New York

Larry Poons

Andre Emmerich Gallery

I’m frankly flabbergasted by these paintings; I’m not sure that’s the surprise one’s supposed to have at the shock of the new, but it’s certainly more than the wonder one sometimes has at the prideful ways of artists. The pictures’ material assertiveness, pushing what used to be called frankness of surface to a physical crescendo, is either a brilliant blunder or the realization of a bizarre beauty. Sumptuousness is achieved with the aid of a prosthetic device: small pieces of polyurethane foam infiltrate the paint, giving it lift, somewhat as falsies add to a bosom. I don’t mean anything mocking in this simile; it only expresses my feeling that there is something sardonic, or at least overly clever, in this way of making surface go as far as possible. The convention of the allover painting has been stretched to some kind of limit here; gestural elasticity has been made literal. The result, especially from a distance, is a relief effect in tension with our expectation of flatness. Flatness has, as it were, been staged—theatricalized through a projection that turns it into an “idea,” a possibility perhaps never to be realized yet a reality always to be violated. The drip has been literalized by the foam, and its added dimensionality makes it a perverse reflection of an evasive flatness. It is as though sensuality were a Prometheus bound by its own materiality. Poons brings us the gift of a completely uninhibited surface, beside itself with expression; yet its lushness is ruinously self-revelatory, all too tricky in the suggestion of abandonment created.

One realizes another masterful tension in the works, which for me helps them to credibility: that between the downward pour of the paint and the buoyancy of the surface—between gravity and “atmospherics.” Through this tension they achieve abstract picturesqueness, a powerful charm that could be mistaken for sublimity if the surface were not too full to evoke the infinite. These paintings, then, are about plenitude and pleasure; either the sense of plenitude that comes from pleasure, or the sense of pleasure that comes from the illusion of completeness. They are about surface that has become fullness, and fullness that realizes it needs only surface to exist. They are about the seemingly spontaneous generation of surface and its blossoming into a fullness that seems more than surface yet covers no depth. One thinks of Poons as a fire-eater, swallowing what would hurt another painter but coming away unharmed. He has an enormous appetite for surface, which he covers with condiments and consumes without pausing for breath. (Unless this is Clement Greenberg’s famous “breathing surface” breathing very heavily.) Poons is like a gluttonous python that seems to have swallowed a big surface whole; we watch him digesting it. He is a great performer creating the illusion of density out of material that is next to insubstantial.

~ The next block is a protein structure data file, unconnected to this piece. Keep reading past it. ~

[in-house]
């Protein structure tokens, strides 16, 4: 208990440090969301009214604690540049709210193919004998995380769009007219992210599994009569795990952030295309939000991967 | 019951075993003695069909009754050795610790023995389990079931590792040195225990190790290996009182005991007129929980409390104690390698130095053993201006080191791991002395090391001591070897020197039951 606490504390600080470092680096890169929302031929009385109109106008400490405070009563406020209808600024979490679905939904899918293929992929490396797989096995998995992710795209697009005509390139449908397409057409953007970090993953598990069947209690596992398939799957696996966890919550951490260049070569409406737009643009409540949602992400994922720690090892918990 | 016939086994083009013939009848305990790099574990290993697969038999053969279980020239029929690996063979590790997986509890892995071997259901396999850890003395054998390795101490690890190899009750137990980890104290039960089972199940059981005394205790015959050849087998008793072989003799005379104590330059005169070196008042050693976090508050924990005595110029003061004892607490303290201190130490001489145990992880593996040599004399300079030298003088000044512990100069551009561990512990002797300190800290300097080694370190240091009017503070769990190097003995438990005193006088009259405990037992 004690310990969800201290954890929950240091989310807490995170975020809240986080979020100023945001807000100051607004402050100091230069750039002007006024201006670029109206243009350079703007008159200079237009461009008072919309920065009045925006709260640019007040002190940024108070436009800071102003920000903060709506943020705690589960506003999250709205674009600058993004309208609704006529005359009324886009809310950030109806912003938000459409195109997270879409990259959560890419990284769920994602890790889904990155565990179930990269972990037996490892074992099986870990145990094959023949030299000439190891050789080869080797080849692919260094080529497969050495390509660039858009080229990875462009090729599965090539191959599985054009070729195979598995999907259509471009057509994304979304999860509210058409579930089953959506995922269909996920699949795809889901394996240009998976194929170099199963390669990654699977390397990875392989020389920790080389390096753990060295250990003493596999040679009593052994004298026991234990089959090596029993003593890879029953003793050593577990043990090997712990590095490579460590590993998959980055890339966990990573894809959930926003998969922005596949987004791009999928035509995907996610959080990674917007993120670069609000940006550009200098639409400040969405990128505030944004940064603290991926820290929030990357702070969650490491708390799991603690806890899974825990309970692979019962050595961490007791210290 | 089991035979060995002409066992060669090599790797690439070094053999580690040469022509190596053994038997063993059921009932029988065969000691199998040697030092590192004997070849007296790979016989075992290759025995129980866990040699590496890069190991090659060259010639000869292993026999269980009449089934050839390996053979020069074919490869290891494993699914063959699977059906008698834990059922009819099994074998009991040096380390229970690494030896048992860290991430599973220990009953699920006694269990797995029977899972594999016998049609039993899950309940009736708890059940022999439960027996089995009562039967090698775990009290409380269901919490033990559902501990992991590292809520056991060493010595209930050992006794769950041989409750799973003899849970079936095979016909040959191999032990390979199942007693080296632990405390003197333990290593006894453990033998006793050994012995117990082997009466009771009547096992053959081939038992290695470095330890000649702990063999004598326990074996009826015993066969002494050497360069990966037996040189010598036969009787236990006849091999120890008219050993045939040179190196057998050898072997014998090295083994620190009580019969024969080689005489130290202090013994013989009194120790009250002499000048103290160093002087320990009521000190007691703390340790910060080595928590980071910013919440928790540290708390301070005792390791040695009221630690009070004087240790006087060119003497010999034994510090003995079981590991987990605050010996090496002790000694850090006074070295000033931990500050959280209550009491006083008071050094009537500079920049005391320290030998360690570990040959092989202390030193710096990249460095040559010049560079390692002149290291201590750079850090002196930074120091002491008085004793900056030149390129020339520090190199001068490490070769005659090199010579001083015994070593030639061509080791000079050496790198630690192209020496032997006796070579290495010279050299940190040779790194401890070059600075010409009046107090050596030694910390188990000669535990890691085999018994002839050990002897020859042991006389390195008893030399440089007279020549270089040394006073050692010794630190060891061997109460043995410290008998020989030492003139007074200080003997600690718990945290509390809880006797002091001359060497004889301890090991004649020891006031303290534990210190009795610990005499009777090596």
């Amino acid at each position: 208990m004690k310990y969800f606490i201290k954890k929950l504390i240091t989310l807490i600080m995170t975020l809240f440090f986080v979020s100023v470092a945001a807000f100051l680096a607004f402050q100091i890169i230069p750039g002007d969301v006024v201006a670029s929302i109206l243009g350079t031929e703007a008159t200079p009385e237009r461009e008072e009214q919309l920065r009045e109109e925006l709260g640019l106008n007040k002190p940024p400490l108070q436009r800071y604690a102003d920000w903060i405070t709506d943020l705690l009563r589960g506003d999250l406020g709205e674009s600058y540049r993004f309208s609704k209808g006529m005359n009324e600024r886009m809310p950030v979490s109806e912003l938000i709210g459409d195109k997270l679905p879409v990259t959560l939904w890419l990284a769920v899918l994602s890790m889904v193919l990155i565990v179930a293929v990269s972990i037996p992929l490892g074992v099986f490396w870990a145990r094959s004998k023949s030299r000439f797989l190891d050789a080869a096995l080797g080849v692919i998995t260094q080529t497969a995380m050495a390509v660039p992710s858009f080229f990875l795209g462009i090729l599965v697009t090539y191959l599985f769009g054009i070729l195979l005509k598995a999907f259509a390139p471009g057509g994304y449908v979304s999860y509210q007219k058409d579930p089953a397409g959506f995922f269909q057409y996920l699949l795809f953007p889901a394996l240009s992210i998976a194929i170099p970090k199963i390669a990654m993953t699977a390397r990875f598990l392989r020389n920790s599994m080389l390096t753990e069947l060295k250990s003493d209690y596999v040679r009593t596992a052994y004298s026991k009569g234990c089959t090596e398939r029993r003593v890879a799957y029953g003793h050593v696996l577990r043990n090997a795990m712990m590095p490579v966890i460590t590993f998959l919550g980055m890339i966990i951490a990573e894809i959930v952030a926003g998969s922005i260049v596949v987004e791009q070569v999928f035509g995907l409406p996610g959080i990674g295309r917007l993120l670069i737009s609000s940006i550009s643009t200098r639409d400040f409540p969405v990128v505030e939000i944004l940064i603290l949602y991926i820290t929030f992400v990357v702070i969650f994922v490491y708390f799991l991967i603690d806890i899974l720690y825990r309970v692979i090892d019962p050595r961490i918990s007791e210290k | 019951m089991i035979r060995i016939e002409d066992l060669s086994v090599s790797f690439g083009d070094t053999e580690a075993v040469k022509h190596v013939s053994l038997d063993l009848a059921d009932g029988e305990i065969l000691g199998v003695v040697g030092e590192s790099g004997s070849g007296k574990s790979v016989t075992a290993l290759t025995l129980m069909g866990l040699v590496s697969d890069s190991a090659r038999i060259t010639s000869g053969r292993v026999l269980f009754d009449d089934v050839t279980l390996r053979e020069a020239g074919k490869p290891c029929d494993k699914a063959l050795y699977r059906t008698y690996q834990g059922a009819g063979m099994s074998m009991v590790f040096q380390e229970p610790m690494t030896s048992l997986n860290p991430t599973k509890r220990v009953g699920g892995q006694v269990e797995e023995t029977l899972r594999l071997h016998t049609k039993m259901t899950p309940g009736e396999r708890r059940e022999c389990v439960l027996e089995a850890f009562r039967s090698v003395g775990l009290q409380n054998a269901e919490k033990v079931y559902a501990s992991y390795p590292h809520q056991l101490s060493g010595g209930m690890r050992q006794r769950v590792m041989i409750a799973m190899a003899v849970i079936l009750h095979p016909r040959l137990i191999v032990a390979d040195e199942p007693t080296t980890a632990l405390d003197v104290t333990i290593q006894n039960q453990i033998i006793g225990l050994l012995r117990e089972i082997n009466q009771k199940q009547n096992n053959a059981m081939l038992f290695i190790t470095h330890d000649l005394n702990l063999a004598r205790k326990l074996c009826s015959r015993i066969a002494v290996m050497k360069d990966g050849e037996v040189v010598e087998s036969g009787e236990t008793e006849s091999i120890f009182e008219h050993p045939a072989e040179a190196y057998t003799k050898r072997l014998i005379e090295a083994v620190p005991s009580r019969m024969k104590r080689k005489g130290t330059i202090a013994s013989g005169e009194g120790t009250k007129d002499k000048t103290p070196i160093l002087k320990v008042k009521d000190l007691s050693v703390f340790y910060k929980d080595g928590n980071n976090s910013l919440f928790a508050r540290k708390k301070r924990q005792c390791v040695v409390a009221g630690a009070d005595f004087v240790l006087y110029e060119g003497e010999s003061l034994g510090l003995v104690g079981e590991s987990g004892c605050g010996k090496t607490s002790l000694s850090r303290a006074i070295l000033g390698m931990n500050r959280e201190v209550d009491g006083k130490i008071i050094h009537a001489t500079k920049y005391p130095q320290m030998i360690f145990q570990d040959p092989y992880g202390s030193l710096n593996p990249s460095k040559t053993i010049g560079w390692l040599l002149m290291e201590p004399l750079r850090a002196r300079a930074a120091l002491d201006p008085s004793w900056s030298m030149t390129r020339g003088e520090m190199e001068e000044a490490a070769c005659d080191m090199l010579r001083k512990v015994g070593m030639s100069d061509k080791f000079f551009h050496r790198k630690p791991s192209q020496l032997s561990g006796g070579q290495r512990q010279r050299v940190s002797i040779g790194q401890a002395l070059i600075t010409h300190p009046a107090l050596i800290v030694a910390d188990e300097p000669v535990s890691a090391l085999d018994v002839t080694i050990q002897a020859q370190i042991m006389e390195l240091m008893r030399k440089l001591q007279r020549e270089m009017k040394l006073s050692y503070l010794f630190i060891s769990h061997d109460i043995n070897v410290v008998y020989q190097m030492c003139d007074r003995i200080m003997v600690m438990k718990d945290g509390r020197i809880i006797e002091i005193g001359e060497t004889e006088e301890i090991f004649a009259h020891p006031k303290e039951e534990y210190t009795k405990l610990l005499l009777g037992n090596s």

Friedrich Nietzsche wrote that a woman’s soul is all surface, “a mobile, stormy film on shallow water.” Is Poons’ mobile film on still-standing, not quite stagnant water, of indeterminate yet improbable depth, a metaphor for the masculine soul? Does this painting evoke a masculine sensibility, in the swim yet getting nowhere? Poons is not a beginner and this is vigorous work, but one wonders if it does not demonstrate a peculiar deflation of the macho myth of the gesture, which has here become an extravagant, calculated flourish.

Donald Kuspit